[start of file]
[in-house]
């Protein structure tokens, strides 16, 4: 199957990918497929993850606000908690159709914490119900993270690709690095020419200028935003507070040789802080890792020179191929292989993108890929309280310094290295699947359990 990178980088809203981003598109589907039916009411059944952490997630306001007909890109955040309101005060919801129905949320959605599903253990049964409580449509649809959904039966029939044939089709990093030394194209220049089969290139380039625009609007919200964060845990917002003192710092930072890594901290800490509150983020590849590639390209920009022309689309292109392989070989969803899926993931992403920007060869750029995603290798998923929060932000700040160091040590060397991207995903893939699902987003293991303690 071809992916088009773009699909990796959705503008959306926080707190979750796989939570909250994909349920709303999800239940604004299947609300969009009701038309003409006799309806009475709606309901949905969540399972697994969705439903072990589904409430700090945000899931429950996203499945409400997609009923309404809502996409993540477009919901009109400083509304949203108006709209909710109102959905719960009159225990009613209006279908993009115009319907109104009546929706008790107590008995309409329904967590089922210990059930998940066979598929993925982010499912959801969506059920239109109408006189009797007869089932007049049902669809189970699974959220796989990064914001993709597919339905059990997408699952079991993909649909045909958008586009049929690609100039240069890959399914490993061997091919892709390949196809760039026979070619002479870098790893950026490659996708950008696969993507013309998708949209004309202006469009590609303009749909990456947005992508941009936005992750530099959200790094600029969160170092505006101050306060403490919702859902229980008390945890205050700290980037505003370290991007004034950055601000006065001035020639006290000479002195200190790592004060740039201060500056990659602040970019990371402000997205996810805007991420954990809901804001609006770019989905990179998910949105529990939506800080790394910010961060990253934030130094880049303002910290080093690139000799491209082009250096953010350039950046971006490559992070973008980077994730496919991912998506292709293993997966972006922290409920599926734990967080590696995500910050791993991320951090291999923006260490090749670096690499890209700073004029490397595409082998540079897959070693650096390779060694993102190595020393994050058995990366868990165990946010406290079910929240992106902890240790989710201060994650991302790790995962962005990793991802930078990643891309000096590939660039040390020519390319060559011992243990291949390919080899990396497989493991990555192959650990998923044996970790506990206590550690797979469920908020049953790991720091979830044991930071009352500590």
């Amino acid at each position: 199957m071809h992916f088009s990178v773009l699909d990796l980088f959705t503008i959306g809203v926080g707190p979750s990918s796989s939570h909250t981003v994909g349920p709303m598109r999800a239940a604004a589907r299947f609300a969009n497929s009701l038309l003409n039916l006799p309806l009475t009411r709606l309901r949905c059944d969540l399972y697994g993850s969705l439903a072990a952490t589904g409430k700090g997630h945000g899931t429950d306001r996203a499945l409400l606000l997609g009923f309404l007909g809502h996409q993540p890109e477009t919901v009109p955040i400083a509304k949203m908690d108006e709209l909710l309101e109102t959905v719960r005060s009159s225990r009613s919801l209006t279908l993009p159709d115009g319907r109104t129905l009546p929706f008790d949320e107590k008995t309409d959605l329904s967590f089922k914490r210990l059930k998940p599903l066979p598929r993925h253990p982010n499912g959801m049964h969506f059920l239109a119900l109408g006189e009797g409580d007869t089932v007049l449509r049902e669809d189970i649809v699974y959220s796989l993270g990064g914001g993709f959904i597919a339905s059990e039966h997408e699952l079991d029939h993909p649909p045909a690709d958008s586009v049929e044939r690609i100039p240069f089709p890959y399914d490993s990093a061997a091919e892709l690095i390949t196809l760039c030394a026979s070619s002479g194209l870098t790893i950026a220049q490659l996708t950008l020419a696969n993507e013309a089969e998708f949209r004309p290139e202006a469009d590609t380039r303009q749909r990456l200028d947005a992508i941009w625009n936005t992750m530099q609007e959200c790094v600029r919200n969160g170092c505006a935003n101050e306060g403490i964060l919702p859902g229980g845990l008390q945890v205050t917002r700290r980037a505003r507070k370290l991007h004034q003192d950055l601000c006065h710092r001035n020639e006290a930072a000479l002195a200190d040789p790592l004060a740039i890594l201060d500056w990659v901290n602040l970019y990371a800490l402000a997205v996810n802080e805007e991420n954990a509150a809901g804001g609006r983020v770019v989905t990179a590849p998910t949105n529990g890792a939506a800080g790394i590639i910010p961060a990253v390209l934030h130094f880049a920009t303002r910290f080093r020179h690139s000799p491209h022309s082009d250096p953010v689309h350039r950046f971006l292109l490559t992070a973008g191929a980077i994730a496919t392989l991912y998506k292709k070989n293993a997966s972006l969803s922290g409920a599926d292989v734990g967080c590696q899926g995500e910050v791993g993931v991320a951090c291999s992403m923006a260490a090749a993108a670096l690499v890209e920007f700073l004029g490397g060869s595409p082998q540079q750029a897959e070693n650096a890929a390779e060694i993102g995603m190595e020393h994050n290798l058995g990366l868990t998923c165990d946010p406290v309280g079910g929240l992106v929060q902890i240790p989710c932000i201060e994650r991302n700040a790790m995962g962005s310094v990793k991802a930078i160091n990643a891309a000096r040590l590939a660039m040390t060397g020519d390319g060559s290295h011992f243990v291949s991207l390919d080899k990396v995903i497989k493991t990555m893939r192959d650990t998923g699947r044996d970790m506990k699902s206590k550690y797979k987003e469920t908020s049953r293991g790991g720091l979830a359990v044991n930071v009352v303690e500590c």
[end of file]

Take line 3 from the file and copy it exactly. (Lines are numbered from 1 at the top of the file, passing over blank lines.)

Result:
């Amino acid at each position: 199957m071809h992916f088009s990178v773009l699909d990796l980088f959705t503008i959306g809203v926080g707190p979750s990918s796989s939570h909250t981003v994909g349920p709303m598109r999800a239940a604004a589907r299947f609300a969009n497929s009701l038309l003409n039916l006799p309806l009475t009411r709606l309901r949905c059944d969540l399972y697994g993850s969705l439903a072990a952490t589904g409430k700090g997630h945000g899931t429950d306001r996203a499945l409400l606000l997609g009923f309404l007909g809502h996409q993540p890109e477009t919901v009109p955040i400083a509304k949203m908690d108006e709209l909710l309101e109102t959905v719960r005060s009159s225990r009613s919801l209006t279908l993009p159709d115009g319907r109104t129905l009546p929706f008790d949320e107590k008995t309409d959605l329904s967590f089922k914490r210990l059930k998940p599903l066979p598929r993925h253990p982010n499912g959801m049964h969506f059920l239109a119900l109408g006189e009797g409580d007869t089932v007049l449509r049902e669809d189970i649809v699974y959220s796989l993270g990064g914001g993709f959904i597919a339905s059990e039966h997408e699952l079991d029939h993909p649909p045909a690709d958008s586009v049929e044939r690609i100039p240069f089709p890959y399914d490993s990093a061997a091919e892709l690095i390949t196809l760039c030394a026979s070619s002479g194209l870098t790893i950026a220049q490659l996708t950008l020419a696969n993507e013309a089969e998708f949209r004309p290139e202006a469009d590609t380039r303009q749909r990456l200028d947005a992508i941009w625009n936005t992750m530099q609007e959200c790094v600029r919200n969160g170092c505006a935003n101050e306060g403490i964060l919702p859902g229980g845990l008390q945890v205050t917002r700290r980037a505003r507070k370290l991007h004034q003192d950055l601000c006065h710092r001035n020639e006290a930072a000479l002195a200190d040789p790592l004060a740039i890594l201060d500056w990659v901290n602040l970019y990371a800490l402000a997205v996810n802080e805007e991420n954990a509150a809901g804001g609006r983020v770019v989905t990179a590849p998910t949105n529990g890792a939506a800080g790394i590639i910010p961060a990253v390209l934030h130094f880049a920009t303002r910290f080093r020179h690139s000799p491209h022309s082009d250096p953010v689309h350039r950046f971006l292109l490559t992070a973008g191929a980077i994730a496919t392989l991912y998506k292709k070989n293993a997966s972006l969803s922290g409920a599926d292989v734990g967080c590696q899926g995500e910050v791993g993931v991320a951090c291999s992403m923006a260490a090749a993108a670096l690499v890209e920007f700073l004029g490397g060869s595409p082998q540079q750029a897959e070693n650096a890929a390779e060694i993102g995603m190595e020393h994050n290798l058995g990366l868990t998923c165990d946010p406290v309280g079910g929240l992106v929060q902890i240790p989710c932000i201060e994650r991302n700040a790790m995962g962005s310094v990793k991802a930078i160091n990643a891309a000096r040590l590939a660039m040390t060397g020519d390319g060559s290295h011992f243990v291949s991207l390919d080899k990396v995903i497989k493991t990555m893939r192959d650990t998923g699947r044996d970790m506990k699902s206590k550690y797979k987003e469920t908020s049953r293991g790991g720091l979830a359990v044991n930071v009352v303690e500590c």